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Home Features Education Students Energized by LEA Convocation

By Anna Herl


Education students from CUNE felt encouraged and supported after attending a convocation held by The Lutheran Education Association.

The Lutheran Education Association was founded in 1942 and has served educators in Lutheran ministry for the last 80 years, seeking to equip educators by providing resources from around the world.

The association started the ‘Grow a Teacher Initiative’ 12 years ago and pays for 10 students from each of the Lutheran Church–Missouri Synod Concordia universities to attend. Concordia University, Nebraska pays for an additional four students. At this convocation, 189 workshops were held over three days for the 3,000 people who attended. 

Blaire Rebber, a junior studying early childhood education, said her experience reassured her in her calling.

“Being with so many LCMS Lutheran educators really reassured me that God has called me to a job where I can be with like-minded people who all love God as well as building relationships with students, families, and communities,” she said.

Dr. Lorinda Sankey, dean of the College of Education, Health and Human Sciences, has led the initiative at CUNE since 2016. She said students attending the event have been able to gain confidence in their ability to network.

“They know that they made connections and learned new learnings and new connections that they would take with them in their first calls,” Sankey said. 

Lauren Dawson, a junior, said she was affected by the passion she saw in the educators attending the event.

“The most impactful element was observing the passion for teaching in those around me,” Dawson said. “It really got me fired up about the profession in a way that I wasn’t previously, and I think that will definitely make me more intentional in my future classroom.”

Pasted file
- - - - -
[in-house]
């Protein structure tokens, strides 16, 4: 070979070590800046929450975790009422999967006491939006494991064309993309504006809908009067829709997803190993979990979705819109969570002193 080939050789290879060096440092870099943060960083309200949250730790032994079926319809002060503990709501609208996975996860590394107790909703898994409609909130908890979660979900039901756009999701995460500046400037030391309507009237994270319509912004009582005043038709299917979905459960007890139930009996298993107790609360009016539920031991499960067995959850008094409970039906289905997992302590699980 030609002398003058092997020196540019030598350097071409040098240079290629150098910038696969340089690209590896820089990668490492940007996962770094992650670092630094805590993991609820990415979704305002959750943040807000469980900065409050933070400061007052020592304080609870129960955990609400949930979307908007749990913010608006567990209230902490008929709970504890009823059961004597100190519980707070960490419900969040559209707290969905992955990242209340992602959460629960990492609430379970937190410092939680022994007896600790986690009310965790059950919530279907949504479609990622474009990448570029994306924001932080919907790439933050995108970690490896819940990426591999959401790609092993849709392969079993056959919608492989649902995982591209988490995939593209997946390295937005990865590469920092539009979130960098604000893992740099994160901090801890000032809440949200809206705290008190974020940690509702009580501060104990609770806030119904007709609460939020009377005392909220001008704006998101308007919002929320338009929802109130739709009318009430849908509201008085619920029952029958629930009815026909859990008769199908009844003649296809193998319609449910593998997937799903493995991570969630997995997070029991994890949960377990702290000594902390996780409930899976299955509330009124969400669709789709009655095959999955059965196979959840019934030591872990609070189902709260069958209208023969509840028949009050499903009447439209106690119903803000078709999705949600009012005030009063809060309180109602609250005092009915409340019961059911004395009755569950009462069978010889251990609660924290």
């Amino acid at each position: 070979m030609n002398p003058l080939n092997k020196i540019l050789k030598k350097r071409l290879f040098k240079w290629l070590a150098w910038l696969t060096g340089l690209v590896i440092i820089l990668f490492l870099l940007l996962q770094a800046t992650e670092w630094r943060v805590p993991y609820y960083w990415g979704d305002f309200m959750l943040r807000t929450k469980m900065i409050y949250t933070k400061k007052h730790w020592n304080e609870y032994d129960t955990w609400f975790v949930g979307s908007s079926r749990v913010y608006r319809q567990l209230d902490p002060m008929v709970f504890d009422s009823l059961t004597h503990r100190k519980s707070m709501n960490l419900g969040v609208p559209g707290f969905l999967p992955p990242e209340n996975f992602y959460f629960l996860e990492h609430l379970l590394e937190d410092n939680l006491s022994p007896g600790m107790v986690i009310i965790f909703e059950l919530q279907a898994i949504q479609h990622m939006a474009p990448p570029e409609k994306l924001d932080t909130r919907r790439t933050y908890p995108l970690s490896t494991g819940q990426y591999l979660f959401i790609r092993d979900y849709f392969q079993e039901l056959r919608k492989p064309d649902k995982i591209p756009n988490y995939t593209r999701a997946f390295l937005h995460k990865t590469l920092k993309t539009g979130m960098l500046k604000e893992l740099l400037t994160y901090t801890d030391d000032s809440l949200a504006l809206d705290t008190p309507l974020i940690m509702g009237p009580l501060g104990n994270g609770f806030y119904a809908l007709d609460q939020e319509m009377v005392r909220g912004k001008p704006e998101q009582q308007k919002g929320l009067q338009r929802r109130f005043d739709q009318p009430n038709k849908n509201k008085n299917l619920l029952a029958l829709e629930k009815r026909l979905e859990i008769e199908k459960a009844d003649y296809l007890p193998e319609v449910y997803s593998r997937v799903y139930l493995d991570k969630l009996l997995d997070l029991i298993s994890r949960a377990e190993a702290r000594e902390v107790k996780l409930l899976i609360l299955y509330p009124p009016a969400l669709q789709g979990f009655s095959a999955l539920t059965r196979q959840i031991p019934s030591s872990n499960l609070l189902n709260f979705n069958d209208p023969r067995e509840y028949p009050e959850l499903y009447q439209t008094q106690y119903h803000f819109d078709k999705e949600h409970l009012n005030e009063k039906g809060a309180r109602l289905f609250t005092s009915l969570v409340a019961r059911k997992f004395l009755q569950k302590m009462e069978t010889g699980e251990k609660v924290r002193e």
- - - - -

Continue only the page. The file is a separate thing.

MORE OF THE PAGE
According to Sankey, the goal of the initiative is to “provide an opportunity for our undergraduate Lutheran education students to become part of the Lutheran education professional community” and to “begin building their own network of colleagues beyond those at Concordia” respectively.

Both Hannah Eatherton, a senior, and Stephanie Mashuga, a junior, realized they are not alone in the Lutheran education field. Eatherton said she feels she is “a part of something bigger.” 

Eatherton said she realized that being a Lutheran teacher means working with others to spread the Gospel.

“The convocation helped me realize that when I’m a teacher at a Lutheran school I am a part of something greater than myself and my school and church,” Eatherton said. “I am a part of many schools and churches who have a passion for educating young children and who are working to spread the Gospel to all people.”

Mashuga said she learned that all Lutheran educators came together to share their knowledge with one another to learn and grow together.

“I’m not the only one, and we’re all on the same team,” Mashuga said, “We all come from different backgrounds, and all have different knowledge, but we all came together to better ourselves in this career.”

The LEA’s mission is “linking, equipping, and affirming educators in Lutheran ministries.” 

Dr. Jonathan Laabs, executive director, has more than 45 years of Lutheran education experience. “Everything we do is to encourage and support the Lutheran education ministry,” Laabs said.

Senior Rebekah Stadler’s experience aligned with this as she was encouraged by the teachers there. 

“When experienced teachers found out that my first year of teaching is next year, they were encouraging me and telling me how rewarding teaching is,” Stadler said.

Laabs said that it is important for Lutheran education students to feel like they belong in their field.

“It’s important that students, as they’re preparing to become Lutheran educators, feel like they’re part of the education system before they go into full-time teaching,” Laabs said.

The first convocation, in 1984, brought 300 educators from around the United States together. Now the convocation averages around 3,000 attendees and has extended its reach around the world. 

“We’ve become more global in our scope and have been very intentional with reaching out to the world to become involved with other Lutheran education organizations,” Laabs said.

Rebber said that building students’ relationships with God is what it is all about.

“There is nothing more important than building a student’s relationship with God, and being with so many Lutheran educators made me marvel at the fact that we are all teaching for that reason,” Rebber said.

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